Be choosy about where you mix friends and work. For instance, my Facebook account is for friends and family but Twitter is where I connect with businesses, colleagues, and clients
Be choosy about where you mix friends and work. For instance, my Facebook account is for friends and family but Twitter is where I connect with businesses, colleagues, and clients

8. Accept that you have limits

Yes, you used to draw when you were a kid. Does that make you the best candidate to create an illustration for a paying client? Who doesn't like to take snaps with our iPhones and turn them into nostalgic bits of memory via Instagram? Software doesn't make you a master of lighting photography. Know that there are skilled people out there with specific expertise. Thankfully, these talented laborers want to work with designers just like you! Seek out these talented people. Create a bucket-list of all inspiring folks that you must work with before you say sayonara to your 9-5.

Copywriter and creative director. Photographer and art director. Illustrator and designer. Together, each pairing strengthens the work. Different talents can combine to create something that is greater than the sum of its parts. These two (or three or four) talents can push each other to achieve new levels of creativity in their work. For SXSW Cogaoke 2, the Happy Cog design team reached out to a local illustrator we respected. A few emails later, we were collaborating on the new site and poster for the event.
Work with people you admire. Happy Cog's SXSW party Cogaoke gave us a chance to collaborate with amazing illustrator Tom Whalen
Work with people you admire. Happy Cog's SXSW party Cogaoke gave us a chance to collaborate with amazing illustrator Tom Whalen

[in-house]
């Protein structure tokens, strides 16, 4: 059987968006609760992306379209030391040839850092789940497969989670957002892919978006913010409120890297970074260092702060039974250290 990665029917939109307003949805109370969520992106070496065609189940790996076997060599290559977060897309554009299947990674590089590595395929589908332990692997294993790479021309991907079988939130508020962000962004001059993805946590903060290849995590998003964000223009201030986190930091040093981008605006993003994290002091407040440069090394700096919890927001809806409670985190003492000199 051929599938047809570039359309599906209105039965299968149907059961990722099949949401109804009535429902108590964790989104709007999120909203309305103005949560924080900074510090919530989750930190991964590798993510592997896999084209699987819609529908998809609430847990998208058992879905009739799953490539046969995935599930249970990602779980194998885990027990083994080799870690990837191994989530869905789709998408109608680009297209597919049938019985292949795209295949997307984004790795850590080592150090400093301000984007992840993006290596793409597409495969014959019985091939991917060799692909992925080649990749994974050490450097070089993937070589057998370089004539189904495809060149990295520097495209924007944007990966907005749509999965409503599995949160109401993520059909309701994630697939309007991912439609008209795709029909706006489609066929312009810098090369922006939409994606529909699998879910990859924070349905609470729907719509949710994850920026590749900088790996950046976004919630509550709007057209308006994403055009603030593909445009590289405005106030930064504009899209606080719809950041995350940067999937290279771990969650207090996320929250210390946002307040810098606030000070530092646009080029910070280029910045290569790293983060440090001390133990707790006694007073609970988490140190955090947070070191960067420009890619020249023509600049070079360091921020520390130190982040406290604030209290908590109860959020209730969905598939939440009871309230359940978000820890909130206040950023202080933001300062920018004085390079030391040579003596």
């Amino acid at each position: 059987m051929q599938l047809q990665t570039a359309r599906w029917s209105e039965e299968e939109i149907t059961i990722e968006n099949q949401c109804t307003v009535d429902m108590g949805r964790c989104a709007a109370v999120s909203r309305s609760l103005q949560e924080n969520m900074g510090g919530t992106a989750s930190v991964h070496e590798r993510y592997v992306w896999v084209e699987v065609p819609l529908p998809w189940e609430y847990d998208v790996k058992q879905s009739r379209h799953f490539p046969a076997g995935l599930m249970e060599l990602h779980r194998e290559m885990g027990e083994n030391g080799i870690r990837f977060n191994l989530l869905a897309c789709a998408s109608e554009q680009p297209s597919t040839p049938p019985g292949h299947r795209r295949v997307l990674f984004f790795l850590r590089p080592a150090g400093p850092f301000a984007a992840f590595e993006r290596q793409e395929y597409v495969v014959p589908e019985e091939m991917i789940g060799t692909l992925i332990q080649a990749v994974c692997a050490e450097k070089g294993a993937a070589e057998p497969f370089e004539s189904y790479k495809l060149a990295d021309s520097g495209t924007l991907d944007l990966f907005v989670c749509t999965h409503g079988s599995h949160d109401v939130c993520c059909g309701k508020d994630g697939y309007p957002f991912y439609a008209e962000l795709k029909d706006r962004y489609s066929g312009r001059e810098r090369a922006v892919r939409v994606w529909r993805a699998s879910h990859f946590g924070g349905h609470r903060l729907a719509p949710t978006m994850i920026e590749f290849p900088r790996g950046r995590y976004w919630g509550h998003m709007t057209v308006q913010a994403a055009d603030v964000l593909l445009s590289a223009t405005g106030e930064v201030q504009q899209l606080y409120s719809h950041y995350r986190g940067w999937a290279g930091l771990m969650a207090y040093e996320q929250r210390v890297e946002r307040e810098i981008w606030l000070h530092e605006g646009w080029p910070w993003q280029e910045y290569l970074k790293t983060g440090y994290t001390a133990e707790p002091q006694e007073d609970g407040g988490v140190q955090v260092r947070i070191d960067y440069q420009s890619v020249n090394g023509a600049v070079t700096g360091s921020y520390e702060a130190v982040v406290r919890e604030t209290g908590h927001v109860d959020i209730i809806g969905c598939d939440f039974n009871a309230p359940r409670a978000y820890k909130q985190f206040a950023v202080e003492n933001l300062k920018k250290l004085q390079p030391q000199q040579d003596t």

9. Value making relationships, not just connections

You'll never know when the next job or job opportunity will show up in your inbox. The spoils come to those who take the time to nurture their network. That includes past coworkers, friends you've made at conferences, and the multitude of designers who inspire you. Reach out to those you admire. It's not dubious if you have an honest interest in the work someone is doing. If you are in this game to collect business cards, your intentions will show. Someone won't have a beer with you and talk shop? Spend your time and energy elsewhere.
Just because I have your card, doesn't mean we actually know each other
Just because I have your card, doesn't mean we actually know each other

10. Be forever curious

"Whenever possible, practice new techniques, try new tools, take risks, push the envelope – this forces you to challenge your creativity, combats stagnation and can help keep you relevant."
Lawrence O'Toole, graphic designer, NYC

You've been blessed with the ability to create for a living. Have you taken a look at what type of creator you are? Avoid being the "hunter-gather" type, scurrying for inspiration in every new project. Instead, think like an agrarian; cultivating and honing your talent and influences over time.